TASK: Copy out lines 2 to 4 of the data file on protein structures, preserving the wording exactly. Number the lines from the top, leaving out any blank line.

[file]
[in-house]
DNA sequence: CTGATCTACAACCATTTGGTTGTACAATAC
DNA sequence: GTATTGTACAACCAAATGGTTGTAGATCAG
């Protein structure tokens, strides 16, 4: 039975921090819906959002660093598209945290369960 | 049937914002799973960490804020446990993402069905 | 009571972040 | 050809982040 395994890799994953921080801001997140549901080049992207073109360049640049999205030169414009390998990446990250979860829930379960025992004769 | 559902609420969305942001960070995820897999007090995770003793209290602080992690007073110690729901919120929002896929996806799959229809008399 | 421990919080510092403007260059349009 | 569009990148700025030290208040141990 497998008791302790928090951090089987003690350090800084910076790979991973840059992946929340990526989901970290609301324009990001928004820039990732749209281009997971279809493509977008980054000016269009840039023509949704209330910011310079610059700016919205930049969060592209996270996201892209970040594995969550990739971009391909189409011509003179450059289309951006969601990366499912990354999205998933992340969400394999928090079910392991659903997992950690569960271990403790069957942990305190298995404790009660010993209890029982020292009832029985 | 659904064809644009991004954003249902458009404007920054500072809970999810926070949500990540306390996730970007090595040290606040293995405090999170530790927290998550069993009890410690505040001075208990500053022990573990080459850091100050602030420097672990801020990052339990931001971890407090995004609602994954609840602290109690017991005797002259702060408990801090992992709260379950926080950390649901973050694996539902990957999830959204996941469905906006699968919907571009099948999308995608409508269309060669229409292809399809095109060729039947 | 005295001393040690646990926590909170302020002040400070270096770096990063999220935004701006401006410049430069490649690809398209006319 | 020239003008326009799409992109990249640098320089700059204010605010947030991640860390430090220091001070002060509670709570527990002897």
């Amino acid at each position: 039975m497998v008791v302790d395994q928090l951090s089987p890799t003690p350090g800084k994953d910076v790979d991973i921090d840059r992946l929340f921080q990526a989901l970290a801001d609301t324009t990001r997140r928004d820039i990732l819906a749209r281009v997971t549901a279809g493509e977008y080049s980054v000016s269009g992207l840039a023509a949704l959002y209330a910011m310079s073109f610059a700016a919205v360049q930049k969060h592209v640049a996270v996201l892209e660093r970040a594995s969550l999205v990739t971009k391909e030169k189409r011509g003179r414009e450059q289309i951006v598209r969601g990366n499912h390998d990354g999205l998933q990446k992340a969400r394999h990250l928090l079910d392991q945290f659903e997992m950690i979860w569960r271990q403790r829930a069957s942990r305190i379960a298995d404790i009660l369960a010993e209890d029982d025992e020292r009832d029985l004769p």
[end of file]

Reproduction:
DNA sequence: CTGATCTACAACCATTTGGTTGTACAATAC
DNA sequence: GTATTGTACAACCAAATGGTTGTAGATCAG
């Protein structure tokens, strides 16, 4: 039975921090819906959002660093598209945290369960 | 049937914002799973960490804020446990993402069905 | 009571972040 | 050809982040 395994890799994953921080801001997140549901080049992207073109360049640049999205030169414009390998990446990250979860829930379960025992004769 | 559902609420969305942001960070995820897999007090995770003793209290602080992690007073110690729901919120929002896929996806799959229809008399 | 421990919080510092403007260059349009 | 569009990148700025030290208040141990 497998008791302790928090951090089987003690350090800084910076790979991973840059992946929340990526989901970290609301324009990001928004820039990732749209281009997971279809493509977008980054000016269009840039023509949704209330910011310079610059700016919205930049969060592209996270996201892209970040594995969550990739971009391909189409011509003179450059289309951006969601990366499912990354999205998933992340969400394999928090079910392991659903997992950690569960271990403790069957942990305190298995404790009660010993209890029982020292009832029985 | 659904064809644009991004954003249902458009404007920054500072809970999810926070949500990540306390996730970007090595040290606040293995405090999170530790927290998550069993009890410690505040001075208990500053022990573990080459850091100050602030420097672990801020990052339990931001971890407090995004609602994954609840602290109690017991005797002259702060408990801090992992709260379950926080950390649901973050694996539902990957999830959204996941469905906006699968919907571009099948999308995608409508269309060669229409292809399809095109060729039947 | 005295001393040690646990926590909170302020002040400070270096770096990063999220935004701006401006410049430069490649690809398209006319 | 020239003008326009799409992109990249640098320089700059204010605010947030991640860390430090220091001070002060509670709570527990002897």